By A Correspondent- South African woman will spend the next twenty years behind bars after she tried to sell an albino child to a traditional healer in Manguzi in northern KwaZulu-Natal.
According to National Prosecuting Authority (NPA) spokesperson in KZN, Natasha Ramkisson-Kara, the woman approached the traditional healer, James Mthembu, in June 2016.
She allegedly told him that she could arrange for an 11-year-old albino child from her area that he could use for traditional medicine. Said Ramkisson-Kara:
In exchange, she wanted R100 000 and asked him to contact her if he wanted to see the boy.
Kara said Mthembu informed the local police and asked them to accompany him.
She said police thought the information could assist with a missing child case they were working on at the time.
Police, working with Mthembu set a trap for the woman resulting in her arrest. She was charged with attempted human trafficking. Said Kara:
In court, Deputy Director of Public Prosecutions Advocate Cyril Selepe led Mthembu’s evidence as well as that of the child’s mother and the police officers.
Selepe also submitted a Victim Impact Statement compiled by the child’s mother and facilitated by Court Preparation Officer Mandisa Sikakane.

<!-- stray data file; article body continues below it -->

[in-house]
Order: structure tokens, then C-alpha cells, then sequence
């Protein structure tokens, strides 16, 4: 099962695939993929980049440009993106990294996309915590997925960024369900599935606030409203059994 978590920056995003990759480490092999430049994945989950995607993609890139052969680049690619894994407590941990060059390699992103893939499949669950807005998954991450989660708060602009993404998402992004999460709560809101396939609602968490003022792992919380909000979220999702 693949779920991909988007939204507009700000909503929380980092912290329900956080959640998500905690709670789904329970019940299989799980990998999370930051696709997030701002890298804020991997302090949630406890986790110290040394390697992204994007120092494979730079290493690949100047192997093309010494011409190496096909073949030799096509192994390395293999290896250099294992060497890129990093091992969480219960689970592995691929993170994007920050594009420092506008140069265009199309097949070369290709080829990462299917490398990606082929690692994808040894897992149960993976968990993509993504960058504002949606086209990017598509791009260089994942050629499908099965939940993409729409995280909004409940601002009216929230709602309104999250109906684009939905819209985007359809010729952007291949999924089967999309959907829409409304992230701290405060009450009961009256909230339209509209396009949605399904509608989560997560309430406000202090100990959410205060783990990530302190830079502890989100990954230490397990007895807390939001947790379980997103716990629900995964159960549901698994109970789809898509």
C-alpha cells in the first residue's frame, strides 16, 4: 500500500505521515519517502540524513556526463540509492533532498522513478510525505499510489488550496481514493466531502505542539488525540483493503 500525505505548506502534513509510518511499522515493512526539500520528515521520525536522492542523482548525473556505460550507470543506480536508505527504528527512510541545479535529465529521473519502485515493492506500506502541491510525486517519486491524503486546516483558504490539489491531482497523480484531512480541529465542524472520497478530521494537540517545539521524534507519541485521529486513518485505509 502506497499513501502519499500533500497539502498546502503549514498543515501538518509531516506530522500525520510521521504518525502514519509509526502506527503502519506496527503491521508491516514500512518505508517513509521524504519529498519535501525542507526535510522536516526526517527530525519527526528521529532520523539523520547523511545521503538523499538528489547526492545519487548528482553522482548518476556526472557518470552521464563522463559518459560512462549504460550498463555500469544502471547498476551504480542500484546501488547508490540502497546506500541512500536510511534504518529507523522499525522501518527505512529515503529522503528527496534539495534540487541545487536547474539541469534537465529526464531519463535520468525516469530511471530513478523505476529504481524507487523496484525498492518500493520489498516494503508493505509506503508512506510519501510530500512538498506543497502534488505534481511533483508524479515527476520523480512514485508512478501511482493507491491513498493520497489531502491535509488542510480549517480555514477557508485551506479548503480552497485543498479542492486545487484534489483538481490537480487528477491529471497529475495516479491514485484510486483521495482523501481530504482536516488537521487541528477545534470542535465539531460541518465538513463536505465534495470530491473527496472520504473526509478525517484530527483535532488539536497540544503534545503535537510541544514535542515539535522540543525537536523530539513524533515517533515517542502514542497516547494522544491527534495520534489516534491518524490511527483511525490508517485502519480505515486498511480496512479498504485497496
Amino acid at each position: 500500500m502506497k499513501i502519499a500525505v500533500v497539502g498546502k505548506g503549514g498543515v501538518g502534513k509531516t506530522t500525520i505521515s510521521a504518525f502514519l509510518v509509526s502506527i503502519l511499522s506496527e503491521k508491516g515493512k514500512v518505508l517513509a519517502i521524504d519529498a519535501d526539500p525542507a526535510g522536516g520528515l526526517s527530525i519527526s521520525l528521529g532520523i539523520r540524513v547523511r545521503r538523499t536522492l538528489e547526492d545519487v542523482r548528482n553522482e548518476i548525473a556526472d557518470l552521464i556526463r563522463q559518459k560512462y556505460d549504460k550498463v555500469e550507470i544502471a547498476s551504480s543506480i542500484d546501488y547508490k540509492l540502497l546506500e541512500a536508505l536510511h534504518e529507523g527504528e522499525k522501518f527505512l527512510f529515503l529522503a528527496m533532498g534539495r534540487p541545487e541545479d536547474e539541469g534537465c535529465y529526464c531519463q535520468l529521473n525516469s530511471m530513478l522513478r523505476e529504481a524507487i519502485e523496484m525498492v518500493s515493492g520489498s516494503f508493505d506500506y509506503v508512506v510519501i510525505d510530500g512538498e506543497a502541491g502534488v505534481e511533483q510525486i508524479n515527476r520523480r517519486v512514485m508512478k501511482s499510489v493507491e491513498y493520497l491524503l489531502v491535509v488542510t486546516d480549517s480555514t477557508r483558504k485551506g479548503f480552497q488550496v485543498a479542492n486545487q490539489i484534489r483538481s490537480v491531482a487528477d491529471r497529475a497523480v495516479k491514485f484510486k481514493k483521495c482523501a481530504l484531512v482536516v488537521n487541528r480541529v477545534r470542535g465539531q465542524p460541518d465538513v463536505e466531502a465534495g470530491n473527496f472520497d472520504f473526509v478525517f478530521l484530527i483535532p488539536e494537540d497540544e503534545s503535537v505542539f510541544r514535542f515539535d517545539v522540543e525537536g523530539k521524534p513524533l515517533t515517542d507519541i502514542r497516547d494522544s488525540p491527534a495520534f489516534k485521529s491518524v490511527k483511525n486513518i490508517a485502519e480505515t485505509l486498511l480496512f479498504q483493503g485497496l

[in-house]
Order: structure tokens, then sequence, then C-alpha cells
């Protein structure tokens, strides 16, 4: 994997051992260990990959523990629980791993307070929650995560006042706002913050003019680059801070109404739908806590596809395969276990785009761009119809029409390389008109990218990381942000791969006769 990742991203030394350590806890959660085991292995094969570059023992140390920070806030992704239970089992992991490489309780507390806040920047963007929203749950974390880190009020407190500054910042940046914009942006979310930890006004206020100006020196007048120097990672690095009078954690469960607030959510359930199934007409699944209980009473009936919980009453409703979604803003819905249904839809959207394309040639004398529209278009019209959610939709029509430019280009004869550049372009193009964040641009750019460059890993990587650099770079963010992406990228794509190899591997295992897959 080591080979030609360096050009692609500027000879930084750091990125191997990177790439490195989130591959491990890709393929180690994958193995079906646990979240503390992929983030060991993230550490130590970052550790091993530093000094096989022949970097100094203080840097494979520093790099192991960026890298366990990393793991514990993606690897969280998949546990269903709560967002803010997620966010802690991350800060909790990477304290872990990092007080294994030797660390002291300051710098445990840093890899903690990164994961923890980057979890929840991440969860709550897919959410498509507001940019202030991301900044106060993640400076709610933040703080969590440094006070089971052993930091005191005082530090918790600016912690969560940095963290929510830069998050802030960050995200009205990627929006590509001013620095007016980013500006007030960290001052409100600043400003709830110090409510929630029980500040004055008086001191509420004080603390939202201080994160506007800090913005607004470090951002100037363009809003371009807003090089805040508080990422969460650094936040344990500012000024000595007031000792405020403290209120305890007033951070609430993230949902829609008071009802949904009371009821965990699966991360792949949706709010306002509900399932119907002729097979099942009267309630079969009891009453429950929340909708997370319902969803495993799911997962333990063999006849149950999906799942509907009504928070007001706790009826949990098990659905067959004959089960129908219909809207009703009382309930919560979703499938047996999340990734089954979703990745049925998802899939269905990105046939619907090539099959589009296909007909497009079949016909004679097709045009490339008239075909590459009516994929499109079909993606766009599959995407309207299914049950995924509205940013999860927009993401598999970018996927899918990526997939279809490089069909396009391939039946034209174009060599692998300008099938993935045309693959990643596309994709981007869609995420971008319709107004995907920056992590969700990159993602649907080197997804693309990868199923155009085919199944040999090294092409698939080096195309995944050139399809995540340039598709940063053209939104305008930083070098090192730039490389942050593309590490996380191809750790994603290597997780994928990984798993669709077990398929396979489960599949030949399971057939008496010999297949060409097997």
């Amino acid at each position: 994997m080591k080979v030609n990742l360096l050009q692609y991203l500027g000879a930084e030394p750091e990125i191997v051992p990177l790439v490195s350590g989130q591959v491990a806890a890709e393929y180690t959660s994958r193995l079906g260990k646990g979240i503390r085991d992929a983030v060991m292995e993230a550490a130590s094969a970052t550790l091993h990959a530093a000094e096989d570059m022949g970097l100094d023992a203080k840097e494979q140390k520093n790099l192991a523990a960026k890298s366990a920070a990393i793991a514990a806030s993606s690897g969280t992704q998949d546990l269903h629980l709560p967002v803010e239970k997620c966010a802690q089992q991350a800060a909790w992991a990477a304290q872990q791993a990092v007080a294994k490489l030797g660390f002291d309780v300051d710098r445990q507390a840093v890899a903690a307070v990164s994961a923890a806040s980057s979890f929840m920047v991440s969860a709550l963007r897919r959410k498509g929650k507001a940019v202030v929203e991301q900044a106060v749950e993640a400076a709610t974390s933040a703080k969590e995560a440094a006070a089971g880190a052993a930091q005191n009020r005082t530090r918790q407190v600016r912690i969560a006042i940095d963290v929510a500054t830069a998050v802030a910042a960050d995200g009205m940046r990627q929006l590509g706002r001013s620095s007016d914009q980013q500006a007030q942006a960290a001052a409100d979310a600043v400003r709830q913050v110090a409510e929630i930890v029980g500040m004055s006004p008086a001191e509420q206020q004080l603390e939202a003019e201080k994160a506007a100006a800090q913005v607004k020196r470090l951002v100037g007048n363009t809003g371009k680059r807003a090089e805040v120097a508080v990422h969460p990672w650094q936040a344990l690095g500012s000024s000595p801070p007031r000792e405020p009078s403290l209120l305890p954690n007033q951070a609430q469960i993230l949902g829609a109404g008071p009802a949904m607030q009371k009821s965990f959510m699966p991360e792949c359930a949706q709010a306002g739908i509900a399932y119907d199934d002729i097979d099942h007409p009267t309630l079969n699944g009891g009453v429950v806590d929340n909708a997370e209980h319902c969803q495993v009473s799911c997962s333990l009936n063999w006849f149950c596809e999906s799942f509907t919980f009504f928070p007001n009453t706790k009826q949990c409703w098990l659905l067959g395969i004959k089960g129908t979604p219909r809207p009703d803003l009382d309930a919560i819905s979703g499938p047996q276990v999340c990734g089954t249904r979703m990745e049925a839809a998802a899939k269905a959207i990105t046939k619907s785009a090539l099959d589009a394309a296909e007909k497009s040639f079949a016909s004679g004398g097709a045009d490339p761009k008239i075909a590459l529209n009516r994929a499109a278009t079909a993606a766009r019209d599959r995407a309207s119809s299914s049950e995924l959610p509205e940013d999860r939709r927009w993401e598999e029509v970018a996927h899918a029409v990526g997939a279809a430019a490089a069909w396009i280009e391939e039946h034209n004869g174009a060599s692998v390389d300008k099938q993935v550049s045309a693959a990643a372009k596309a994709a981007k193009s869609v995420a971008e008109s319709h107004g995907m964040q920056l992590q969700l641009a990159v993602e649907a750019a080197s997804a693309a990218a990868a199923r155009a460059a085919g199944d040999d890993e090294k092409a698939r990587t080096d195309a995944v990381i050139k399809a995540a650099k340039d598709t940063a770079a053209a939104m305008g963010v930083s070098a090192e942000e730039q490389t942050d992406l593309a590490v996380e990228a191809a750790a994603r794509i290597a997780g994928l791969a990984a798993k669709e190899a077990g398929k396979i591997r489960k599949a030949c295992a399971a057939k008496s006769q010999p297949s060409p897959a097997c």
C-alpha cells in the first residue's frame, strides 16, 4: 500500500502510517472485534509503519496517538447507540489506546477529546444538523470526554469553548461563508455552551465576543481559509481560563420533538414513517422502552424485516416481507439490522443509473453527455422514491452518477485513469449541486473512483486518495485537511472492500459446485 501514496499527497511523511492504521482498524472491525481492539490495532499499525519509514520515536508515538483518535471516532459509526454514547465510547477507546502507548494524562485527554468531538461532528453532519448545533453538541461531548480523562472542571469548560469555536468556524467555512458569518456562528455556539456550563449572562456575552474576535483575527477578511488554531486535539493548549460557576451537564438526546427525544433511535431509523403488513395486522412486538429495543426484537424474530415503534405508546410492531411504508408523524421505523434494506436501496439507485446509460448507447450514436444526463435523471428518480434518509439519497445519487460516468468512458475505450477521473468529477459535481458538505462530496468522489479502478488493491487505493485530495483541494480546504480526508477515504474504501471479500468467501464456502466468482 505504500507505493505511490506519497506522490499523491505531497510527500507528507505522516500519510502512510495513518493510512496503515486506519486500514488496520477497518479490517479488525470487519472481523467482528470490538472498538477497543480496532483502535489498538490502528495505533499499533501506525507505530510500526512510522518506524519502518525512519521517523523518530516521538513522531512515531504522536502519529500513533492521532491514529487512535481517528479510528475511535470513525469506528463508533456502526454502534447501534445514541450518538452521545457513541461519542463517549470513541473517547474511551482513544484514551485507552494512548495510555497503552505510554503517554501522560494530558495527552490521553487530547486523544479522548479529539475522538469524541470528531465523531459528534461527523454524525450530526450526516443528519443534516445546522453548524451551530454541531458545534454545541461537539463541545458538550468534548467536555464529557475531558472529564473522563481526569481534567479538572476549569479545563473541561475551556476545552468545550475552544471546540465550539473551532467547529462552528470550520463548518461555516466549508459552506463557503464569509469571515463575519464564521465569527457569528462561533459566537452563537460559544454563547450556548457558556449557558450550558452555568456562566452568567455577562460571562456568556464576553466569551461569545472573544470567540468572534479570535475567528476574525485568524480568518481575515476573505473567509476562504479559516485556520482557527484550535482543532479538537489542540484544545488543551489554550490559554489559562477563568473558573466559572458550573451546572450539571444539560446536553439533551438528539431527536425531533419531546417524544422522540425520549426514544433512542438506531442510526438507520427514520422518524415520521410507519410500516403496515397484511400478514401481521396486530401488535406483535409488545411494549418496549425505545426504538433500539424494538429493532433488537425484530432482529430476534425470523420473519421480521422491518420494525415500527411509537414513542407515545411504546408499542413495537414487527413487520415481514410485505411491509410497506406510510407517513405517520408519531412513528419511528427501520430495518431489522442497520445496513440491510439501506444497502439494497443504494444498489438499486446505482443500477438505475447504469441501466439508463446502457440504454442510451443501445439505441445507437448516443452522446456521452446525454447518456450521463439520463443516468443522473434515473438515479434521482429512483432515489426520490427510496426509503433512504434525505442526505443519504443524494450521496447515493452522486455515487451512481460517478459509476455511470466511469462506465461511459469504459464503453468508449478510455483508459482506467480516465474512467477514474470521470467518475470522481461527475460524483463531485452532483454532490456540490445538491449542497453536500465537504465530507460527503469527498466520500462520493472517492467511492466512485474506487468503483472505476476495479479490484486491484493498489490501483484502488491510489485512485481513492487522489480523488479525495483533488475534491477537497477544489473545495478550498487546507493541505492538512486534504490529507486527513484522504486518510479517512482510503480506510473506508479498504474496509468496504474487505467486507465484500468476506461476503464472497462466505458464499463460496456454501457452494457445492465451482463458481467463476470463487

In her statement, the woman said that she has lived in fear ever since the offence. Her son was also fearful.
The woman said that following the incident she kept her child by her side, not allowing him to leave the yard.
She also said that she considers her child to be a gift and she loves him very much, however, she cannot forget how difficult it was to protect him, knowing that there were people who wanted to harm him.
The NPA explained that in sentencing the woman, the court declared her unfit to possess a firearm. Said Kara:
The court further ordered that a social worker go to the woman’s house and assess the situation regarding her own children.
The Director of Public Prosecutions in KZN, Advocate Elaine Zungu, welcomed adding she hoped the sentence would discourage criminals from killing people living with albinism for the purpose of traditional medicines. | IOL